I've got to admit, this is a pretty novel approach. A lesbian is attempting to make same-sex marriage legal in South Carolina by filing for divorce from her ex.
Cathy Swicegood, of Mauldin, is seeking a divorce from her female partner of 13 years. But because Swicegood was never legally married, she has no legal protections under South Carolina law.
"It's just unbelievable that in a country as wonderful as ours, you can be treated this way," Swicegood told WYFF News 4's Tim Waller.
But Swicegood's attorney, John Reckenbeil, believes his client does qualify for protections under South Carolina's common law statute. According to their lawsuit, Swicegood and her partner "exchanged and wore wedding rings," "owned property together" and were "in each other's wills," which Reckenbeil believes makes them as good as married.
"Common law marriage in South Carolina is two individuals that cohabitate, live together. They hold themselves out to the public in general as spouse and spouse," Reckenbeil said.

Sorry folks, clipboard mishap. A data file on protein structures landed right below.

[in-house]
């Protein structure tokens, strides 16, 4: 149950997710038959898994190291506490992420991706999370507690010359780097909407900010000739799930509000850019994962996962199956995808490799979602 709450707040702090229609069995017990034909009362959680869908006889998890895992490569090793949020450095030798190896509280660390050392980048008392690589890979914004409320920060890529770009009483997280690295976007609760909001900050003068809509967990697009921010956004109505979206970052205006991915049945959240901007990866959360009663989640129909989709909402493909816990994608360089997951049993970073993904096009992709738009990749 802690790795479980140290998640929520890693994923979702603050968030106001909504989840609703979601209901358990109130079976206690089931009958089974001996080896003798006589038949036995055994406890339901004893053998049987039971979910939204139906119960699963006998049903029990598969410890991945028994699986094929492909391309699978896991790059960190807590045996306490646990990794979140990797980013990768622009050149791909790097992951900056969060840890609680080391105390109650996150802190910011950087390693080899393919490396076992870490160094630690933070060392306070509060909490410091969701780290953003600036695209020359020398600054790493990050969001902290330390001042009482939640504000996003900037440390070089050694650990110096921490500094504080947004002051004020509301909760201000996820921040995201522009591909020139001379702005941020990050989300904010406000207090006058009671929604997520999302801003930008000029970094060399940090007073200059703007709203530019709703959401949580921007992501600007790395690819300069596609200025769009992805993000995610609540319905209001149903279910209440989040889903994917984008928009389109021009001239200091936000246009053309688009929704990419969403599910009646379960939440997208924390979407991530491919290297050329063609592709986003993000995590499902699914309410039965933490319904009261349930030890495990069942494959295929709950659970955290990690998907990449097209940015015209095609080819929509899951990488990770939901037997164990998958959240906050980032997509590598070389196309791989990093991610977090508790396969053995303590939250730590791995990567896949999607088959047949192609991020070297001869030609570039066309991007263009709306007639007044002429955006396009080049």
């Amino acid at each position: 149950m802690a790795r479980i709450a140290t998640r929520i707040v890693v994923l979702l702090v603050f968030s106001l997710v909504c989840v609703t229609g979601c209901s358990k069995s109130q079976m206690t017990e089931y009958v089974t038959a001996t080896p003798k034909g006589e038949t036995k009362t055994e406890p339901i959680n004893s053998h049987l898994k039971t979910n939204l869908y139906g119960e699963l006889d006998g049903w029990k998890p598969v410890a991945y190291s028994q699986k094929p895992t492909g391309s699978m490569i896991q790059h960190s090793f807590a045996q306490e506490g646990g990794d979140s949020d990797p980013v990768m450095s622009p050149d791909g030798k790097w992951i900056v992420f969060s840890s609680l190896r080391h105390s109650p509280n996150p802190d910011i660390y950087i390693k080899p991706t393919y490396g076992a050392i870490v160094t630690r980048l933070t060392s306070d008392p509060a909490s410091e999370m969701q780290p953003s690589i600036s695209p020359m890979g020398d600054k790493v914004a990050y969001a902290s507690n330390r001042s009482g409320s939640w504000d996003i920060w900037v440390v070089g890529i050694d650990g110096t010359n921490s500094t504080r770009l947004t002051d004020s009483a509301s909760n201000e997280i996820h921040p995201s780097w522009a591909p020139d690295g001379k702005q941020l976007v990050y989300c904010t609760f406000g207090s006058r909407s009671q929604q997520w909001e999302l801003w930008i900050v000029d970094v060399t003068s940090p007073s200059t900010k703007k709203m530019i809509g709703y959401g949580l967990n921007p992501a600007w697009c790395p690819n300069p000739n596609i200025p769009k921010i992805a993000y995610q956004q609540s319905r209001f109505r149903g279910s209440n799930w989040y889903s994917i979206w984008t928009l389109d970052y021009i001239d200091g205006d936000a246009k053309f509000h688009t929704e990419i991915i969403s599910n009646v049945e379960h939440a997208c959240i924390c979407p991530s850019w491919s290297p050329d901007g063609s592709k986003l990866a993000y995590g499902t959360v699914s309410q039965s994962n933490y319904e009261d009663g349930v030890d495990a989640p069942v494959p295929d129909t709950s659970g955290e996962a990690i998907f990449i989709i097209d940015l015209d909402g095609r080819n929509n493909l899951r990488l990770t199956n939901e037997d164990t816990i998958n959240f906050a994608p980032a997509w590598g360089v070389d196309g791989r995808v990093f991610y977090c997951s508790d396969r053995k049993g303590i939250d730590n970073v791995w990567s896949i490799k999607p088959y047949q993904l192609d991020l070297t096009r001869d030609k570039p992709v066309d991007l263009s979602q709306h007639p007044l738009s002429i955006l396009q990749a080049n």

Reckenbeil said not only was Swicegood thrown out of the home she resided in for 13 years, she was kicked off the "supporting domestic partners" company's group health insurance with no legal remedy. He said that would not have been the case for a divorcing heterosexual couple, whose health coverage would be maintained by law.
"We are seeking the courts to issue an order that says both South Carolina laws that ban same-sex marriage are unconstitutional, not only under the South Carolina constitution, but more importantly under the United States constitution," he said.
Reckenbeil expects the family court to throw out his client's "divorce" request, because of the state's ban on same sex marriage. If that happens, he said he plans to file a lawsuit in federal court, challenging the state's ban.